US solar plants 'extend economic viability'
Author: reNews, Renewable Energy News
The expected useful life of US-based utility-scale photovoltaic (PV) projects is growing longer, while the forecast operating expenditures (OpEx) have decreased, according to research from the Lawrence Berkeley National Laboratory.
The study entitled 'Benchmarking Utility-Scale PV Operational Expenses and Project Lifetimes: Results from a Survey of US Solar Industry Professionals' draws on a survey of US solar industry professionals and other sources.
It found that solar project developers, sponsors, long-term owners, and consultants have increased project-life forecasts, from an average of about 21.5 years in 2007 to about 32.5 years in 2019.
Current assumptions range from 25 years to more than 35 years, depending on the organisation; 17 out of 19 organisations from which data were obtained use 30 years or more.
Levelised, lifetime OpEx estimates have declined from an average of circa $35/kW per year for projects built in 2007 to an average of about $17/kW a year for projects built in 2019.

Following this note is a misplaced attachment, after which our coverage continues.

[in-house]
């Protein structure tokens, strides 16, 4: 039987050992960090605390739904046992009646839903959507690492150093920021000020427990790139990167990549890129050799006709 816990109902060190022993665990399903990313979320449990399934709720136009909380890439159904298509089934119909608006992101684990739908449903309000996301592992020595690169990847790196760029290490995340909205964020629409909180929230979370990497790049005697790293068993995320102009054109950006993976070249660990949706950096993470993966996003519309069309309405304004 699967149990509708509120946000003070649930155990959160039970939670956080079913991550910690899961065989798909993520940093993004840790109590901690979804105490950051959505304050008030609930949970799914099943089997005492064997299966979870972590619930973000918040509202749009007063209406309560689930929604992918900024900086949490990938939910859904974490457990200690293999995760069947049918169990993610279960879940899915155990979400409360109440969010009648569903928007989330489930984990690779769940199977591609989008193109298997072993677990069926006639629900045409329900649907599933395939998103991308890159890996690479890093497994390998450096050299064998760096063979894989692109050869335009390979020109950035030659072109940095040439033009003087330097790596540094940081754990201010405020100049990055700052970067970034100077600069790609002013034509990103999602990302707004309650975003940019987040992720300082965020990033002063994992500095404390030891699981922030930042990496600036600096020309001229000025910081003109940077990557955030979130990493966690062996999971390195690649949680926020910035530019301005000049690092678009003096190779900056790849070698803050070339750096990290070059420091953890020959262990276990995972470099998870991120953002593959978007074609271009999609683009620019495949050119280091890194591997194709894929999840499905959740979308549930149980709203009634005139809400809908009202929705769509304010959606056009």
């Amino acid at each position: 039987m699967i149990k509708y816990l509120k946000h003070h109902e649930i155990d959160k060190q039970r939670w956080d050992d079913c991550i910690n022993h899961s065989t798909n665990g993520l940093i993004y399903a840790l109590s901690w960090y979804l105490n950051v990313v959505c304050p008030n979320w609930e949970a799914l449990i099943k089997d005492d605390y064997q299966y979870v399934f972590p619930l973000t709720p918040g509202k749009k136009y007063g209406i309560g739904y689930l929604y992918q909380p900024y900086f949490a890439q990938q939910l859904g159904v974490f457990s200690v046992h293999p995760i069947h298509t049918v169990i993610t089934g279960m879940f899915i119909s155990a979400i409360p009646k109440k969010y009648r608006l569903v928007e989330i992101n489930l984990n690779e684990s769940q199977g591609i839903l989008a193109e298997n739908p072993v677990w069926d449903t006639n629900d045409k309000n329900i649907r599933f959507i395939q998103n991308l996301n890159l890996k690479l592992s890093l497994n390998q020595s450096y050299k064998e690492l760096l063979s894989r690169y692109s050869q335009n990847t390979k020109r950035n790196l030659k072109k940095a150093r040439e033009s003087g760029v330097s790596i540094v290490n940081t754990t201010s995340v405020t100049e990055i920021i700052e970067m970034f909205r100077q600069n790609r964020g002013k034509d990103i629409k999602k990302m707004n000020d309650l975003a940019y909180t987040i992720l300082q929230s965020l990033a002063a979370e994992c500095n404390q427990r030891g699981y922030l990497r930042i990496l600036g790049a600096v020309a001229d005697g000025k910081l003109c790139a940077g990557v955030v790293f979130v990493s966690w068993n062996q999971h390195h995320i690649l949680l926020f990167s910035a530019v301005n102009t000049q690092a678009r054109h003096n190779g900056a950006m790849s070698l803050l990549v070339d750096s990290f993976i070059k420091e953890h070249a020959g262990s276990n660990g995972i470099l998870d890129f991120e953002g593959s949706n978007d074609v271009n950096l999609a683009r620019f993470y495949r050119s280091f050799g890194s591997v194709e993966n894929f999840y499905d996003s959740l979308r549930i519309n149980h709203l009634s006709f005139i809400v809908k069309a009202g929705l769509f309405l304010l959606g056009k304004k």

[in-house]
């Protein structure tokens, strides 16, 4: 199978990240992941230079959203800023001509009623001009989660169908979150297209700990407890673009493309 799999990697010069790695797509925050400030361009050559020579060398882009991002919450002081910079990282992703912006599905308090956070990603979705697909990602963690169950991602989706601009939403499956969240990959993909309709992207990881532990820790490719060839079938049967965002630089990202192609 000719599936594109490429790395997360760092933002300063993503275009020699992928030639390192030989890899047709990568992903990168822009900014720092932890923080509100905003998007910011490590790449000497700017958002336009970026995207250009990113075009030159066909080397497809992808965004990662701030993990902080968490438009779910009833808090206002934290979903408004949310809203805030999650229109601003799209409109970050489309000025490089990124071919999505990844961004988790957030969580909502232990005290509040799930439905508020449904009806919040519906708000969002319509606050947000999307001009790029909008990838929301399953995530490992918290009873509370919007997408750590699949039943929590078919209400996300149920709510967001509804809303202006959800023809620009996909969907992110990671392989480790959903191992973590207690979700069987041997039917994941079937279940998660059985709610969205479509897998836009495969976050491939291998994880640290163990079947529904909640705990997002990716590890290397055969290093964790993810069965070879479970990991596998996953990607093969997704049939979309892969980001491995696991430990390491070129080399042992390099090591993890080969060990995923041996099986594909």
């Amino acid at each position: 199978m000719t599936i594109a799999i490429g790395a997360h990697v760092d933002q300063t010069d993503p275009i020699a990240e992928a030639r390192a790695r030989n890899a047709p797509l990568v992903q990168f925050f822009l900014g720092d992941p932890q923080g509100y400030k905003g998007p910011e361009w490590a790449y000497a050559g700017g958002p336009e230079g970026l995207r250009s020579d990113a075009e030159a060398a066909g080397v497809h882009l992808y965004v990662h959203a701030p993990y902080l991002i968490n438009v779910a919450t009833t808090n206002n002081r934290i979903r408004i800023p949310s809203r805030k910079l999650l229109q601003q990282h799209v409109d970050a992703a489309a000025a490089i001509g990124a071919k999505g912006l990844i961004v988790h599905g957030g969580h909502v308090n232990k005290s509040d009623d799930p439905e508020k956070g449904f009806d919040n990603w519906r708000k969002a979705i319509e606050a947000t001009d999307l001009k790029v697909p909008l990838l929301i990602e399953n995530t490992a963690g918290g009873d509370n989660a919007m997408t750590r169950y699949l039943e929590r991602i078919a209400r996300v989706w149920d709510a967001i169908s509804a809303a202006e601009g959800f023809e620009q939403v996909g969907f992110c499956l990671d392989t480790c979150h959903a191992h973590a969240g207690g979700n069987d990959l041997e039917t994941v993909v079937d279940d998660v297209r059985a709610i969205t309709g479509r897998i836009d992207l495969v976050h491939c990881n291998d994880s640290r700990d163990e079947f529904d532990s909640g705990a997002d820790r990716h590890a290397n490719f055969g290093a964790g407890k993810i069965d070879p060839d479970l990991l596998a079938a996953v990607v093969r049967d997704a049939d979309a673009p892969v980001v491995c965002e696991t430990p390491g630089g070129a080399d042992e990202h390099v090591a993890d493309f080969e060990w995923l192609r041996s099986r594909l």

The measure of OpEx used was defined to include scheduled and unscheduled maintenance, operations personnel, land lease costs, property taxes, and any other ongoing operation costs.
Across 13 sources, the range in average lifetime OpEx for projects built in 2019 is broad, ranging from $13 to $25/kW a year, the study found.
It added that operation and maintenance costs – one component of total OpEx – have declined precipitously in recent years, to $5-8/kW a year in many cases.
Property taxes and land lease costs are highly variable across sites, but on average are of similar magnitude.
The levelised cost of energy of utility-scale PV projects fell from an average of $305 a megawatt-hour (MWh) for projects built in 2007/2009 to $51/MWh for those built in 2019.
This reduction was largely due to lower upfront capital expenditures, but about 9% ($22/MWh) was due to improvements in project life and OpEx.
Had project life and OpEx not improved, the levelised cost of energy in 2019 would have instead averaged $73/MWh, making it 43% higher, the study said.
The useful life of PV projects and their OpEx serve as indicators of the levelised cost and profitability of utility-scale PV plants, it added.
Lawrence Berkeley National Laboratory said the data can also provide useful benchmarks to the solar industry, helping developers and asset owners compare their expectations for project life and OpEx with those of their peers.
The research was funded by the Solar Energy Technologies Office of the US Department of Energy.